All societies have their mysterious scripts, i.e., cryptographs. The philosophical literature of the Kodaikal  Basavanna’s sect of Gulbarga is written in a special script called "Amaragannada". The intention of secret scripts is to keep information within a small group. The coded method of account keeping of Marwari’s can be deciphered only be them. The desire to have a hegemonic grip on administration, metaphysics, indigenous medical knowledge, trade and treasure, etc, must have given birth to secret scripts. Who knows, there may be secret scripts which can still be read!

    These mysterious scripts have given birth to multiple thrilling stories and legends. If we enquire about the inscriptions present in some village temple, the villagers invariably say that if one can read the inscription upside down, it directs the way to a hidden treasure. There are multiple stories around the "Modi" script too. Meanings like "witchcraft" and "magic" attributed to the word "Modi" add to the mystery surrounding the script. Traders and administrators used "Modi" to hide information from the general public.

    A script not only has the power to represent speech in writing but also to transmit information to a distant place without the mediational presence of the speaker. It’s as simple as Tolstoy’s writings in Russian language reaching us through translation in a known language and a familiar script, or Shakespeare’s dramas reaching us in modern English or in translation. It’s chilling to remind ourselves that there would be no authors and writers without scripts. As a fall out, there wouldn’t be large scale transmission and preservation of knowledge without scripts.  Ironically, script are both empowering and depriving. A script can deprive people of knowledge. We need to empathise with the people who can’t read and write. Documents have been signed without knowing what they contain. Personal letters have been taken to total strangers for reading. It’s a sad truth that society is divided along the lines of the literates and the illiterates, i.e., the script-knowing and script-ignorant. The literate practice hegemony over the illiterate and misuse script to cheat the illiterates.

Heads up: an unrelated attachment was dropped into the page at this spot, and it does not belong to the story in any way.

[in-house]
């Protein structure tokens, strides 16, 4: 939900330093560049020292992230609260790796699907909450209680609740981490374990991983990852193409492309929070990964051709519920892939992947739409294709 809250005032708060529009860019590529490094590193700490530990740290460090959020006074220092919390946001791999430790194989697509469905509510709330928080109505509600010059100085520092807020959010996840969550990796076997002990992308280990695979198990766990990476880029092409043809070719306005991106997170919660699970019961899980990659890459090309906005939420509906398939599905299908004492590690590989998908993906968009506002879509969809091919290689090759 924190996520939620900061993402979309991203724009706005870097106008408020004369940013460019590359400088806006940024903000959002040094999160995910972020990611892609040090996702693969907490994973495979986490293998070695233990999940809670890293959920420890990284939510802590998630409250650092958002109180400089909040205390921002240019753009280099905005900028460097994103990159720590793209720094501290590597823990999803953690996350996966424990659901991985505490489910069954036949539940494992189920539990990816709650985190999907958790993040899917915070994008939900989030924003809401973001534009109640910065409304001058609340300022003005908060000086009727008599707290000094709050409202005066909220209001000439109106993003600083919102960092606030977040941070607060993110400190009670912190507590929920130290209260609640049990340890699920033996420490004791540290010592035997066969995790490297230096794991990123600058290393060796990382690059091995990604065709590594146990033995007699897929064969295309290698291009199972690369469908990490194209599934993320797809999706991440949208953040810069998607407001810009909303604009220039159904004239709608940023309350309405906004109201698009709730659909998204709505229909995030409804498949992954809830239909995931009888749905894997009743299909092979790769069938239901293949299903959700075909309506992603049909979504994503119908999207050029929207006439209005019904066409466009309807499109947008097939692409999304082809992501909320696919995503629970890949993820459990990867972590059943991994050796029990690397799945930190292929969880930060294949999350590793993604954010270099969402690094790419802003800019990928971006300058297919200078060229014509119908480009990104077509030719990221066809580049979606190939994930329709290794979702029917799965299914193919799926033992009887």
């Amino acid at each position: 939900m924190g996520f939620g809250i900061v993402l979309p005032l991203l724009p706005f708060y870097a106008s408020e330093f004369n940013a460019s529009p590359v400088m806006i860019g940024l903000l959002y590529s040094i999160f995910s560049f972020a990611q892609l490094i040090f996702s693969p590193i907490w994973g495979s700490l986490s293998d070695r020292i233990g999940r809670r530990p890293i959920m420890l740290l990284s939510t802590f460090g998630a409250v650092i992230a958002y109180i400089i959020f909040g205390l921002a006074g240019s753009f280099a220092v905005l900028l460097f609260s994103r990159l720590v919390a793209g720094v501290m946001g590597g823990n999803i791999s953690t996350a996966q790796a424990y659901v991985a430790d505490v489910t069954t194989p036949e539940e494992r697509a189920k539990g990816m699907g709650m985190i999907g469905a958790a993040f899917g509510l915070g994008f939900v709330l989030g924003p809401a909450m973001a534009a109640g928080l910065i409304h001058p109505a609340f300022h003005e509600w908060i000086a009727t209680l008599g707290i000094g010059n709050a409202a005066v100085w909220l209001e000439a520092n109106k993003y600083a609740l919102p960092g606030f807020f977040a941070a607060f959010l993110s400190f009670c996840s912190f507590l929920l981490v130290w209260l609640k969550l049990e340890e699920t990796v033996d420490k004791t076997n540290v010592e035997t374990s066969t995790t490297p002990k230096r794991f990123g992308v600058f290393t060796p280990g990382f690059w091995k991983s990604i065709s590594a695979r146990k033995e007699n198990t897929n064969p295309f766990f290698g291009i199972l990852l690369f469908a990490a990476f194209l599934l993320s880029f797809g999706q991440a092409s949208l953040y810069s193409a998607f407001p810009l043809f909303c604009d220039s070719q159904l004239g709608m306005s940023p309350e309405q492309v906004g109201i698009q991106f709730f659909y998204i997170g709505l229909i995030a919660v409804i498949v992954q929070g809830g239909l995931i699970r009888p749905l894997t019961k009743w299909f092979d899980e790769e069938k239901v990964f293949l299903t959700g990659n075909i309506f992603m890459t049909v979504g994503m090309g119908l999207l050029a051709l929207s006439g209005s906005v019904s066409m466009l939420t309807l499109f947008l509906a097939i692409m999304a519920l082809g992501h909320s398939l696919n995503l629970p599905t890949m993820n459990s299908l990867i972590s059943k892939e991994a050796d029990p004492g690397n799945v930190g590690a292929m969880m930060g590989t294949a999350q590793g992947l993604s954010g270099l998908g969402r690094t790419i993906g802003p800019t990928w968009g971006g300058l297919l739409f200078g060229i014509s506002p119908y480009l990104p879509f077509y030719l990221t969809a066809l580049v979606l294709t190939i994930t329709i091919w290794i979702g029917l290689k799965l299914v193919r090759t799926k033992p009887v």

Generally, there cannot be a script without language unless it is meant to hold secrets. But, there are languages without scripts. In modern times, a script is inevitable for a language. Languages like Koraga, Lambani, Kodava, Omma Kodava, and Byary have trailed due to their lack of script.  The knowledge systems held in these oral languages get confined to small areas.  Languges like Khasi, which have adopted the Roman script, have broken the shackles and moved forward, proving, in turn, that all languages can be written in any script. Ideally, every language should have its own script to be able to express the unique sounds in those languages. But this wish would go against the arbitrary relationship that script shares with language. More often than not, the borrowed scripts don’t represent all the sounds of a language. For example, the retroflex "l" which is absent in English is represented with "zh" while writing the word "tamizh", knowing full well that "zh" does not stand  for the retroflex "l". The "z" sound of Persian, Urdu and English are represented in Kannada with "j". 

    There are deeper problems even when a language has its own script. The cultural baggage a language carries forms a barrier while expressing diverse cultural views. Women find it difficult to express their inner feelings and trepidations in a language designed by men. The marginalised find standard languages inadequate to express their experiences. The same is true of people who bear the cultural burden of languages which are not of this soil. Worst of all is the state where a foreign language, script, and culture arer imposed on a speech community. The loss that the community faces in terms of memory, culture, and knowledge system is nothing less than the death of that speech community.


    Rahamath Tarikere is a Professor at the Kannada University in Hampi and a Sahitya Akademi Award winning writer. He returned his Sahitya Akademi Award to protest against the killings of scholar M M Kalburgi and rationalists Narendra Dabholkar and Govind Pansare

    Dr. Shakira Jabeen B is from the Department of English, Nehru Memorial College, Sullia, Karnataka